Fedweek

Understaffing in management has resulted in informal on-the-job instruction for acting supervisors rather than formal training. Image: Ron Adar/Shutterstock.com

Lower-performing Postal Service facilities have in common several problems related to personnel, says an IG report.

In a look at 10 such facilities—chosen according to certain performance metrics and whose identities were redacted in the report—the IG found common problems including “low employee availability, inadequate management staffing, lack of formalized training for acting supervisors/managers and non-career employees, incomplete training records of newly promoted supervisors/managers, and turnover among newly hired employees.”

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“Facilities struggled with employee availability, in part, due to the COVID-19 pandemic. Management at all 10 facilities stated that low staffing and employee availability resulted in large impacts on the Postal Service’s ability to meet service performance targets,” it said.

Understaffing in management “resulted in reliance on acting managers and supervisors who were not adequately trained”; they typically received informal on-the-job instruction rather than formal training.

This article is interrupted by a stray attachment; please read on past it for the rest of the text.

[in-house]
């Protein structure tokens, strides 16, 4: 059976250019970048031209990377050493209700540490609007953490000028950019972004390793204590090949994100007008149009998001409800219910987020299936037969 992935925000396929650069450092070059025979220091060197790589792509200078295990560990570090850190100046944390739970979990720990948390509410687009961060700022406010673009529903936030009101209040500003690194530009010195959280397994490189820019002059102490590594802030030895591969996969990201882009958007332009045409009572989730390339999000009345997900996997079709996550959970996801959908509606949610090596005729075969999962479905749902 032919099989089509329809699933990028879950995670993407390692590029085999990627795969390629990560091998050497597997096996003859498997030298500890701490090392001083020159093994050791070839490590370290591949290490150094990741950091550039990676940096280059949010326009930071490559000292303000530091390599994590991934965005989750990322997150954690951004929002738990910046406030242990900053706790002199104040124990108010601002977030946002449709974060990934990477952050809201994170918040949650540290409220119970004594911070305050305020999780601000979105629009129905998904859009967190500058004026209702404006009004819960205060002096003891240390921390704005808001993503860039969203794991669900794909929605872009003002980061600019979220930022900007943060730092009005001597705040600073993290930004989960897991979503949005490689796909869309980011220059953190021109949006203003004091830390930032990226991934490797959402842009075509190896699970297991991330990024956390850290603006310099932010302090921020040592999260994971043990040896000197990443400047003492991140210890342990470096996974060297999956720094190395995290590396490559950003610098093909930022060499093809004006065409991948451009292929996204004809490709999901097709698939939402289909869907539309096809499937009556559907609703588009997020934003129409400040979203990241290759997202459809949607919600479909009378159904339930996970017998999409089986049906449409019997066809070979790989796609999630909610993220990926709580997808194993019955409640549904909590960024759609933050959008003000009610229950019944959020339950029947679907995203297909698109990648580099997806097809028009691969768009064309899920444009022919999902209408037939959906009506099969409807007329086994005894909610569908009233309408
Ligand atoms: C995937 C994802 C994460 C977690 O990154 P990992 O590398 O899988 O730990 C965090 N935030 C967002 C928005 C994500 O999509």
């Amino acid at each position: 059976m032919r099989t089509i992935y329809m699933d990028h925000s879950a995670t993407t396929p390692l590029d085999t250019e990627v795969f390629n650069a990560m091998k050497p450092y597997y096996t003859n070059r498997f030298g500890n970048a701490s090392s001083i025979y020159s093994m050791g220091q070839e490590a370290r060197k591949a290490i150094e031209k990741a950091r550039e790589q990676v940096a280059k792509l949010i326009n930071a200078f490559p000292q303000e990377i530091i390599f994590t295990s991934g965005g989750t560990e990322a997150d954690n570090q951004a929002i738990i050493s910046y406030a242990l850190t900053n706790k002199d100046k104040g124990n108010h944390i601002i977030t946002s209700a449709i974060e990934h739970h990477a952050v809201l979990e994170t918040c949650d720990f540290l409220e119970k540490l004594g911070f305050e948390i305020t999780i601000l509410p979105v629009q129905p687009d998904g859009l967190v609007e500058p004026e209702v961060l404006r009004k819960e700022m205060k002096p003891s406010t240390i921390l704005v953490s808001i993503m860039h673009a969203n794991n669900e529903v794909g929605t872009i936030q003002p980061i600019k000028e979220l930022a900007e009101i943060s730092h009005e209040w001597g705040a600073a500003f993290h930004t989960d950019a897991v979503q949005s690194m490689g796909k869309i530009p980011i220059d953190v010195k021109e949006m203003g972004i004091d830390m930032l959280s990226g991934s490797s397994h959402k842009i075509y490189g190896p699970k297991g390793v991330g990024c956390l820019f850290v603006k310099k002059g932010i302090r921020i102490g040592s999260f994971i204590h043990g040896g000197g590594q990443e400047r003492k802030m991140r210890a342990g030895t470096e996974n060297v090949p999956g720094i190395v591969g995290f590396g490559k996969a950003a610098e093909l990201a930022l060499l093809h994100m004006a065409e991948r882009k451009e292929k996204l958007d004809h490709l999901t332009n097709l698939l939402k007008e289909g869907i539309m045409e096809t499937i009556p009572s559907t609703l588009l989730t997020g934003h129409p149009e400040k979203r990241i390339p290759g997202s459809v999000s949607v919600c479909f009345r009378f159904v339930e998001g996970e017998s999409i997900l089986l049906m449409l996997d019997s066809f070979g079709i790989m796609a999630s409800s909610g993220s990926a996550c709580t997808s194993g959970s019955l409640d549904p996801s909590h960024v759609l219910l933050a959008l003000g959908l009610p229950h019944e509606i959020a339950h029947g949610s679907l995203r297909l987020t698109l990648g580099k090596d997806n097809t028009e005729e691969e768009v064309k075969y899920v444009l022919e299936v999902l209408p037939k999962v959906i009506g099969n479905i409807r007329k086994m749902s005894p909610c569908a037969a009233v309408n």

“Postal policy cautions that supervisors may cause low productivity by failing to know what is expected of employees and/or failing to convey those expectations, and failing to take appropriate action when employees do not produce at the expected rate. Management at one facility noted inexperienced acting supervisors and managers were uncomfortable discussing performance with employees and stated that leadership training would be beneficial,” it said.

“New employees, particularly non-career employees, similarly did not receive standardized training,” it added.

Another issue common to the sites was higher rates of jammed equipment leading to lower sorting rates than the national average, it said, but even that had a personnel element since it “occurred due to lack of employee training and management oversight.”

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